Today's illustration, painted on the Cintiq again, shows you the tools that sit on the one and only desk that comes with free space in the house of Tauer. Besides the balance, this is my mixing tool, plastic pipettes, used a few times before being discarded as they do not last a long time. For experiments, they are perfect, though. I rinse them in ethanol after usage, and let them dry before reusing them. Drop by drop, milligram by milligram, a trial starts to become physical reality after living in excel space when composing.
The desk is empty as I need space to draw there, too. It is a dual use desk: Used for painting and mixing. For the mixing, I assemble the scents from all over the place, a room with bottles almost everywhere. Sort of unorganized, but I know where what ingredient sits. Mostly. I admire all my perfume friends who sit in front of a well organized perfume organ, but I just can't work like that.
My creative space looks like the playground of a four year old.
Once I am done with this post, I will go back there, mixing another trial that I was thinking about while doing my hit training in the gym yesterday, and during my getting dinner ready and during the night and during filling Incense extrême into bottles yesterday. Being creative comes with a price: Restlessness, and shaky fingers and a wobbly brain that does not find peace.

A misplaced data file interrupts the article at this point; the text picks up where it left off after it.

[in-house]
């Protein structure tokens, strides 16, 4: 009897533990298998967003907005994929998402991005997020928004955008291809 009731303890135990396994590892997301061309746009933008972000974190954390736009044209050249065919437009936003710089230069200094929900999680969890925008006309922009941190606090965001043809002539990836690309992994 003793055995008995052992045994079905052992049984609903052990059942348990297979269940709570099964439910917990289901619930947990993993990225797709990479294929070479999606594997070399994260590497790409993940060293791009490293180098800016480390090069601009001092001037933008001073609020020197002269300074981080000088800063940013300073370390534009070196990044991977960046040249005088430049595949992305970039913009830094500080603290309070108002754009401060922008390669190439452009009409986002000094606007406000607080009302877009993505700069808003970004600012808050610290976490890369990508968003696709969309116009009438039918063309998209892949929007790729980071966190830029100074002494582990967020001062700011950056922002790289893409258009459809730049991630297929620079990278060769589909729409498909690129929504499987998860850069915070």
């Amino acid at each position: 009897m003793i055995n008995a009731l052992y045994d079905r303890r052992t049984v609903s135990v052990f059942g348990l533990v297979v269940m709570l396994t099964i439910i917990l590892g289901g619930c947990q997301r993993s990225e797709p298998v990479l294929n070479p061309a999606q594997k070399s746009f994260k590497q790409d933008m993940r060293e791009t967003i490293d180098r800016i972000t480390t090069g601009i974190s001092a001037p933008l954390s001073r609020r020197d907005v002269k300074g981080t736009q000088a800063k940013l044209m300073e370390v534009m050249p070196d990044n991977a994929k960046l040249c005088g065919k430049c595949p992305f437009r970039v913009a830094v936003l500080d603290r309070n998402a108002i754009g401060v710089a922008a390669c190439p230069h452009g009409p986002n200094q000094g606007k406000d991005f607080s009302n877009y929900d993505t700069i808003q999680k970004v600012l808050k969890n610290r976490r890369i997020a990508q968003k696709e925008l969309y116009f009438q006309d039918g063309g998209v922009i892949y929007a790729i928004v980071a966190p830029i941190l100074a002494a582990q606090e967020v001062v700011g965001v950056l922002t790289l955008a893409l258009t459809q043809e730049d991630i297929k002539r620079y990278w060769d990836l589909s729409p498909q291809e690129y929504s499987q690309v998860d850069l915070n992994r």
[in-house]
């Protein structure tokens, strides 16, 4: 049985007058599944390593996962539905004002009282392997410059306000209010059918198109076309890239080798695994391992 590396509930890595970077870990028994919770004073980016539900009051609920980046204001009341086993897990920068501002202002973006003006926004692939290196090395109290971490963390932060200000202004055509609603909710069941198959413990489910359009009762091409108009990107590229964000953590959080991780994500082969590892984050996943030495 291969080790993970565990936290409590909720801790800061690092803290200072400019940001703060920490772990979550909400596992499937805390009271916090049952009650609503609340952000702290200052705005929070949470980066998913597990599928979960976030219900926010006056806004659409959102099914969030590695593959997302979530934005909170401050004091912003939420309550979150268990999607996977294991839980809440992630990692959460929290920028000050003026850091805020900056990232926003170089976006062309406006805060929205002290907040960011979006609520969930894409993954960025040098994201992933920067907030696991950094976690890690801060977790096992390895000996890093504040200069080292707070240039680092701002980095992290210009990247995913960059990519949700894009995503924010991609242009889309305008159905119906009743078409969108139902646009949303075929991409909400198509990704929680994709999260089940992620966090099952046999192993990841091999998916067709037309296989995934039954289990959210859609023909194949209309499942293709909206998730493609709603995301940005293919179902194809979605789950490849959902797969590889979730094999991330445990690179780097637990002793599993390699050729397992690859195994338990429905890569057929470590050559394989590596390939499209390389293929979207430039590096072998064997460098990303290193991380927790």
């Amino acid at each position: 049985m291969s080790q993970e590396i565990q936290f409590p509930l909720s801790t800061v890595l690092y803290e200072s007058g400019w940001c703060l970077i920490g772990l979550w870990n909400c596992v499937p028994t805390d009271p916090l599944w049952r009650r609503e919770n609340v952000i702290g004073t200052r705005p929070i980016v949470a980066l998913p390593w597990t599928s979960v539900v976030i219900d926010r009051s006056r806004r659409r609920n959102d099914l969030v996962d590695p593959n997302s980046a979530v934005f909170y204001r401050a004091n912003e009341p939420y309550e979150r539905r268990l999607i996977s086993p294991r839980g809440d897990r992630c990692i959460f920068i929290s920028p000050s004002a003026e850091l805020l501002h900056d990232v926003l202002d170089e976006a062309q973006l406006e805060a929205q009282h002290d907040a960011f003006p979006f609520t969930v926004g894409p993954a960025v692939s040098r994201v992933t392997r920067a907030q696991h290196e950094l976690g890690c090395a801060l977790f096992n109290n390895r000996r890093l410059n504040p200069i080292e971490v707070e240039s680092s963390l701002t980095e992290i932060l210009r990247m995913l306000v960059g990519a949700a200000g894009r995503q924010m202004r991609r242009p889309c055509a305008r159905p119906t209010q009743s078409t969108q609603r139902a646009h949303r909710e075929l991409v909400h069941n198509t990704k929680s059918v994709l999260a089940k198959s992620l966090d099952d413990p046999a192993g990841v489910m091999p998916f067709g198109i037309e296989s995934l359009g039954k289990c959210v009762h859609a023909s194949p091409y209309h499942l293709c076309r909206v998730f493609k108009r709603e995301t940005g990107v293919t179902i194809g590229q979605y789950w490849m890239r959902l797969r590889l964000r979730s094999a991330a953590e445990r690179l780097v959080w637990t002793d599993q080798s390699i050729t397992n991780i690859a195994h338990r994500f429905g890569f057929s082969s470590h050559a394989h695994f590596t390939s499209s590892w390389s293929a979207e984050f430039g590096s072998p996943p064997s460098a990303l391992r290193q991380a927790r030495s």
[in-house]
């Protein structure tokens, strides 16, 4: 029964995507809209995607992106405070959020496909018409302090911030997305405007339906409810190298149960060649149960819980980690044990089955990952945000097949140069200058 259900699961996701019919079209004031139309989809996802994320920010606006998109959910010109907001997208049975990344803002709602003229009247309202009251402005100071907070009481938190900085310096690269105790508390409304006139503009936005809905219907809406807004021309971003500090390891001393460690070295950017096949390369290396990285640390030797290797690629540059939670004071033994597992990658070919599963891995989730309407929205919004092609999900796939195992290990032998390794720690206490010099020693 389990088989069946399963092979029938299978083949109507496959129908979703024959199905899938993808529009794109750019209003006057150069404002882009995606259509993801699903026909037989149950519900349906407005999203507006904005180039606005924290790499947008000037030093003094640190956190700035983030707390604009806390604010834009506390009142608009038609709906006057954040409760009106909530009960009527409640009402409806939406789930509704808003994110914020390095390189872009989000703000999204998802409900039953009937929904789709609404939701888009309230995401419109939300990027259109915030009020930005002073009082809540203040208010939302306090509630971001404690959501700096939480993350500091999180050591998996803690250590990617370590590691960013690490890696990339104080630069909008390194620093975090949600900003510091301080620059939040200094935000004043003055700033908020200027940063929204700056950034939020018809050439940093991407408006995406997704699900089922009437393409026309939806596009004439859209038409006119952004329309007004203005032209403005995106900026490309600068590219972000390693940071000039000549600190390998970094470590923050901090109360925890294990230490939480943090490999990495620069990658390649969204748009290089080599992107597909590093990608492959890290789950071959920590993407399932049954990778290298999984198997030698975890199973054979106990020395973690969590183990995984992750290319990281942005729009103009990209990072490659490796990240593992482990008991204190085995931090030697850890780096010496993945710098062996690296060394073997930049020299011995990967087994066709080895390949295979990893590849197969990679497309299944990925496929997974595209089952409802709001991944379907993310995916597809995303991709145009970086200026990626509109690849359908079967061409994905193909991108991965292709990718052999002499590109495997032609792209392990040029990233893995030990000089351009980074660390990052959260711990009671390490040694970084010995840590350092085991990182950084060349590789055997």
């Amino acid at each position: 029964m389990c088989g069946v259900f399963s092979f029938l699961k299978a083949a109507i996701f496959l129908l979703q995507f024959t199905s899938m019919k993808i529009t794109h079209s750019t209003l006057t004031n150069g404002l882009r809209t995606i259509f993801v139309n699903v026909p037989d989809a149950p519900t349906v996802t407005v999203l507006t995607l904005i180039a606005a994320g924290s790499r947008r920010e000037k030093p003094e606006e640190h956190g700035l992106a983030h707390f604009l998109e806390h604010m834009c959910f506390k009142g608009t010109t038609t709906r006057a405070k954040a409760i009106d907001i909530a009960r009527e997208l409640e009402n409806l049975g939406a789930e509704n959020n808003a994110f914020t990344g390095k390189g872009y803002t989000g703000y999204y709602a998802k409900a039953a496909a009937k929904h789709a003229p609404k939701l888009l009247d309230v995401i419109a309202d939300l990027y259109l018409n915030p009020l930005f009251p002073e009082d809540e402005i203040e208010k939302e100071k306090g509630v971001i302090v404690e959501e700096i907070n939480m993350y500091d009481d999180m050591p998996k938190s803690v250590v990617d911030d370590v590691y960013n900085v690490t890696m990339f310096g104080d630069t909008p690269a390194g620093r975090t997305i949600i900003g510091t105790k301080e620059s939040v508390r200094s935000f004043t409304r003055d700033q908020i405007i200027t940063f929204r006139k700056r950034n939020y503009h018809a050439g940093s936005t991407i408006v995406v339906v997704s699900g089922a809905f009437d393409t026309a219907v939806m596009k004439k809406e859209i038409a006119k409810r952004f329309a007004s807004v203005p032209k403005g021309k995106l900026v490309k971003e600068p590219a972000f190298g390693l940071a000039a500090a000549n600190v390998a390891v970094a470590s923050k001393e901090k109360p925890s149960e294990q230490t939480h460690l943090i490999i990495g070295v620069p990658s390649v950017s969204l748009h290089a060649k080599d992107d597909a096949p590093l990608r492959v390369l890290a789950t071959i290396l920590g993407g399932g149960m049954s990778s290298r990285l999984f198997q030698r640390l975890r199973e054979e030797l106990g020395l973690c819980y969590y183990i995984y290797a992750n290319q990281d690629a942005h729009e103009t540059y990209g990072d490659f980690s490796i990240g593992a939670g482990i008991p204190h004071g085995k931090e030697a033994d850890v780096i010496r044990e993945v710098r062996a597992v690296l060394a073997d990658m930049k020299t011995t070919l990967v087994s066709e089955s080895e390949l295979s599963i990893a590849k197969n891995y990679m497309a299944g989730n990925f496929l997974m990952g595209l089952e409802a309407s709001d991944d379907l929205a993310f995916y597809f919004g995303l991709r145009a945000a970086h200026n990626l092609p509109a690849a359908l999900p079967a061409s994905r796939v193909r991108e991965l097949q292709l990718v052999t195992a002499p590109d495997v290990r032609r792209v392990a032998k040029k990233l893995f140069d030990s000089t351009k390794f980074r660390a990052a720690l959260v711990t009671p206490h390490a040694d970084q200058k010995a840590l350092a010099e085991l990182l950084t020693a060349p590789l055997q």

And it comes with the price doing things that should actually not be high on the agenda, but sneak in every day as action points; so there we go... another trial, while waiting for the labels from the printing company. They should get here today, says the track and trace. The moment when the parcel gets here: Always a happy moment and a moment of agony: Did we do it right? No wrong text, no eau de parfum instead of eau de toilette? No spelling mistake? These things happen.
I remember, in the company where I had the second job, my colleague getting the brochures from the printing company, long awaited, delayed, proof read by all of us in the team. They arrived, I opened the brochure, and there it was: The wrong picture with the wrong text. A huge pile of brochures, thousands to be true, printed for the trash. They lived for about 5 minutes. A nightmare. Lucky me, not mine back then: I had the job to gently, carefully tell him that his brochures might needed to be redone. Ah well.
So, we are waiting for the labels.